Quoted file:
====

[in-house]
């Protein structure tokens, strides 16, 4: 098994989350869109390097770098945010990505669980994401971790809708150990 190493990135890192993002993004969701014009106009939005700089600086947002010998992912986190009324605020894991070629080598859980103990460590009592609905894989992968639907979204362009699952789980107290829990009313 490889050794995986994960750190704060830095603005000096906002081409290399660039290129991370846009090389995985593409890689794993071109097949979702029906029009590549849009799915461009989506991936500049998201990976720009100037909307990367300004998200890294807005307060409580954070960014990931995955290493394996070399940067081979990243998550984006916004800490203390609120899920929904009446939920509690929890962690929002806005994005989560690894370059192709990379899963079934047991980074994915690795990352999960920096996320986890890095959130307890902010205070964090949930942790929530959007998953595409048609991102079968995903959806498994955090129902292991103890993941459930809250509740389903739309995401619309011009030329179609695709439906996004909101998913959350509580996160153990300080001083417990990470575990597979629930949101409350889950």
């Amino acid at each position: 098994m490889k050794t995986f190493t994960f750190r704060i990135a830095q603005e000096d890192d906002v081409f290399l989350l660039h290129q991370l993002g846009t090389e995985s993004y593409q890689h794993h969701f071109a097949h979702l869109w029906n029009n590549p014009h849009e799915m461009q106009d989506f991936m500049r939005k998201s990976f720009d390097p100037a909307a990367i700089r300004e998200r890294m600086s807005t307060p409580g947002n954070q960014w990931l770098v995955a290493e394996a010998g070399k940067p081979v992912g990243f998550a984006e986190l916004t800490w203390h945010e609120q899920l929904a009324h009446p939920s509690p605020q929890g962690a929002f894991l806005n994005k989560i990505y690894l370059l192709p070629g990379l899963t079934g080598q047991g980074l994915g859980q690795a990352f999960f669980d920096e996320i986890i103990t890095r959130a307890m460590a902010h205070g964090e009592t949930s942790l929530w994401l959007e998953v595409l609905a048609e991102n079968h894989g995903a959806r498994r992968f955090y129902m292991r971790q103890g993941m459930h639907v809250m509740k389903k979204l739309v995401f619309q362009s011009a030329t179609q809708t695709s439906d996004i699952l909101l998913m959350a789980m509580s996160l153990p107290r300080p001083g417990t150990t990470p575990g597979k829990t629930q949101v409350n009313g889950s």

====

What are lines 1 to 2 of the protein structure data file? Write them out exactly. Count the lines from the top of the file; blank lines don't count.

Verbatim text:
[in-house]
């Protein structure tokens, strides 16, 4: 098994989350869109390097770098945010990505669980994401971790809708150990 190493990135890192993002993004969701014009106009939005700089600086947002010998992912986190009324605020894991070629080598859980103990460590009592609905894989992968639907979204362009699952789980107290829990009313 490889050794995986994960750190704060830095603005000096906002081409290399660039290129991370846009090389995985593409890689794993071109097949979702029906029009590549849009799915461009989506991936500049998201990976720009100037909307990367300004998200890294807005307060409580954070960014990931995955290493394996070399940067081979990243998550984006916004800490203390609120899920929904009446939920509690929890962690929002806005994005989560690894370059192709990379899963079934047991980074994915690795990352999960920096996320986890890095959130307890902010205070964090949930942790929530959007998953595409048609991102079968995903959806498994955090129902292991103890993941459930809250509740389903739309995401619309011009030329179609695709439906996004909101998913959350509580996160153990300080001083417990990470575990597979629930949101409350889950």